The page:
Cessnock and the surrounding area

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Cessnock and the surrounding area

Postby jack » Tue Jul 25, 2006 9:53 am

Does anyone know anything about the old Bellahouston Academy building, on Paisley Road West, what has it been used for, what's it used for now.....
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Postby My Kitten » Tue Jul 25, 2006 10:35 am

Bit of history on here

http://www.theglasgowstory.com/image.php?inum=TGSA00633

IIRC, it was purchased as a privately run Muslim School don't know if that came to fruition tho.
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Postby viceroy » Tue Jul 25, 2006 5:41 pm

My Kitten wrote:IIRC, it was purchased as a privately run Muslim School don't know if that came to fruition tho.


Part of the building was indeed used for a while as a private school for Muslim children. It was called the Iqra Academy I think, or something like that. But they didn't get enough feepaying pupils to turn it into a going concern, also the Schools Inspectorate didn't give them a very good report - their teaching methods were criticised and I believe there was even a suggestion that corporal punishment might have been resorted to. That obviously didn't do their reputation an awful lot of good. The school closed after about 2 years, or maybe even less.

At present the building is empty and boarded up and in a pretty sorry state. The playground at the North Gower St. end is being used as a car wash.

It is far too grand a building to be left to go to seed like this. It is the only building of real architectural interest in the area, apart from the Alexander Thomson tenement in Walmer Crescent. I would think that conversion for residential use would really be the only feasible option for it.
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Postby jack » Mon Aug 07, 2006 10:16 am

The Alexander Thomson building is in poor shape too, it's burn't out on the west side of the building, and it's been like that for a while. It's a shame as the building is really amazing.
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Postby crusty_bint » Mon Aug 07, 2006 10:17 am

Does anyone hav any pics of the current state of Walmer Crescent? :)
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Postby dazza » Mon Aug 07, 2006 5:11 pm

You really don't want to see it crusty, it's a fucking disgrace. It'd be a different matter if it was a bloody Mackintosh. However GCC seems hell bent on eradicating any evidence of Thomson's work in Glasgow.
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Postby viceroy » Mon Aug 07, 2006 7:28 pm

jack wrote:The Alexander Thomson building is in poor shape too, it's burn't out on the west side of the building, and it's been like that for a while. It's a shame as the building is really amazing.


More specifically it is the ground floor corner flat and basement which are burnt out. This used to be a guest house which ceased to function about 3 years ago. Then vandals got in and set the place alight. They also turned on a gas cooker in the basement and nearly caused a calamity.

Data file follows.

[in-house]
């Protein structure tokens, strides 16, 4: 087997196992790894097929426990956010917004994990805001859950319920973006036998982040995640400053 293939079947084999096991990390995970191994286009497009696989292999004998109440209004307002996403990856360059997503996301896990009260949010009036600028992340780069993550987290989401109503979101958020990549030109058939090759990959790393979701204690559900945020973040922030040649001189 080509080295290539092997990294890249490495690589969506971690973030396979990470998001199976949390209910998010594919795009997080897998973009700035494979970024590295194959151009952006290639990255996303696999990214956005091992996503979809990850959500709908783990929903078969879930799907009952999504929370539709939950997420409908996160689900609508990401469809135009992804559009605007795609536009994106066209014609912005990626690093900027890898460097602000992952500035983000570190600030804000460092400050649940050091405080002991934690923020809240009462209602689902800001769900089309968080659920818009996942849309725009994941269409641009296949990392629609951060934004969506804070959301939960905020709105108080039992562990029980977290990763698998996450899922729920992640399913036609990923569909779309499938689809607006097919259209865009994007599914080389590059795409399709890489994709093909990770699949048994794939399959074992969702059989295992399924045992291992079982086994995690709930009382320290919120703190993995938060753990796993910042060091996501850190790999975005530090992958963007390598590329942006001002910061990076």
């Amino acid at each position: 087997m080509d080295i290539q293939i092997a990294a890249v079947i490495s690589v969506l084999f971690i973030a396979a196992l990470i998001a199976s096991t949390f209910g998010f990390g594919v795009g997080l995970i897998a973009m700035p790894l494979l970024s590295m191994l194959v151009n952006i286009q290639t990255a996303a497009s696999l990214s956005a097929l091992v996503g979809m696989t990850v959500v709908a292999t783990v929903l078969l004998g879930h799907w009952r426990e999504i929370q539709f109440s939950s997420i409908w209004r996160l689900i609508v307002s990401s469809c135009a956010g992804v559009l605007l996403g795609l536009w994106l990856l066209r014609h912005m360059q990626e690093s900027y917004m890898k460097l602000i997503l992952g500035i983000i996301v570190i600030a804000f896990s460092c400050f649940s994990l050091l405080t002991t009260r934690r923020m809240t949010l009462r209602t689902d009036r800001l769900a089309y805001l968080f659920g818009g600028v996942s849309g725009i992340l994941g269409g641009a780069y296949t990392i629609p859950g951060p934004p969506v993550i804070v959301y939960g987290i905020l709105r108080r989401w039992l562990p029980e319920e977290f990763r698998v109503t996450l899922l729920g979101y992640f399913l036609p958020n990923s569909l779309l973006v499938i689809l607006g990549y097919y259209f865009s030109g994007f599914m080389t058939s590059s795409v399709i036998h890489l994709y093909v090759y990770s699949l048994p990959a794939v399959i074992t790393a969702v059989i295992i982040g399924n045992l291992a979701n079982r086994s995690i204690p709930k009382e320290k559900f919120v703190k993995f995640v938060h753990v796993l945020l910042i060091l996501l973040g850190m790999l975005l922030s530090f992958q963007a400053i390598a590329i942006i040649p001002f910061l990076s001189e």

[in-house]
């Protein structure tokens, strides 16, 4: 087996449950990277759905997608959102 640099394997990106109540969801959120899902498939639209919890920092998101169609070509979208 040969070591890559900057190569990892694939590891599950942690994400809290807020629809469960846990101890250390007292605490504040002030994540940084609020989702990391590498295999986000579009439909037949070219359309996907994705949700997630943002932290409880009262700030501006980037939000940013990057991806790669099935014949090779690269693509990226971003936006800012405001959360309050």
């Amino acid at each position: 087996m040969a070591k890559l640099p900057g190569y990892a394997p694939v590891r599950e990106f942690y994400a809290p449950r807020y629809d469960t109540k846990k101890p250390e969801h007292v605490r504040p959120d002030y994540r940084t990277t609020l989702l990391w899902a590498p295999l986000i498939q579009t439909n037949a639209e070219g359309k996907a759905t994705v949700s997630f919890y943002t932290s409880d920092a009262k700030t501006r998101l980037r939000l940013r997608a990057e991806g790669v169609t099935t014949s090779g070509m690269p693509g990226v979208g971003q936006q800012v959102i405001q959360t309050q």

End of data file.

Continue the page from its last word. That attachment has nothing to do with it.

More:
Other than this the tenement seems to be fully occupied. But it looks pretty rough, although not really any worse than most other buildings in this area which of course do not share its architectural significance. As with many tenemental properties, particularly in low-income neighbourhoods, the common maintenance leaves a lot to be desired.

I'll try and take some pictures when I get a chance, but a] I'm a pretty useless photographer and b] it is almost impossible to get a picture of the building in its totality because it is tucked away at a tight angle behind a row of shops. Also, you can't get a picture from the other side of Paisley Road West because at this time of the year the building is largely hidden behind trees. Oh, and c] I will definitely not be taking pictures while any of the local neds are hanging about.
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Postby Dynamo » Mon Aug 07, 2006 9:26 pm

Walmer crescent is in a terrible state. SOme of it's burnt out, the rest is basically a midden.

Rubbish bags everywhere, and general disrepair.
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Postby crusty_bint » Tue Aug 08, 2006 12:42 am

Cheers for te replies... Id be interested inseeing the burnt out section specifically :)
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Postby Jazza » Tue Aug 08, 2006 9:08 am

Last time i was there it was a shambles, got me thinking, so I went onto Google and found some sort of report from a few years back saying that the building would be eligible for grants for alot of repair work (cant remember what it was now though).

I think part of the problem is that there are no residents willing or active enought to get the ball rolling and find out what can be done. Too much 'dont give a fuck' attitude!
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Postby Jazza » Tue Aug 08, 2006 9:23 am

Eighty percent of success is showing up.
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Hang on a minute...

Postby Sunflower » Tue Aug 08, 2006 3:12 pm

Whoa, whoa, whoa, OK, OK, enough -

You're all absolutely right, Walmer Crescent is a mess. The block on the western end, No 18, the ex Amber 'Guest House' (actually used for DSS temporary accommodation) was burnt out on Christmas Eve three years ago (allegedly after the then owners were refused a multi-occupancy licence). Now it sits there, all broken-windowed, scruffily boarded-up, derelict, attracting graffiti, litter, general dross and encouraging people to treat the place like a dump.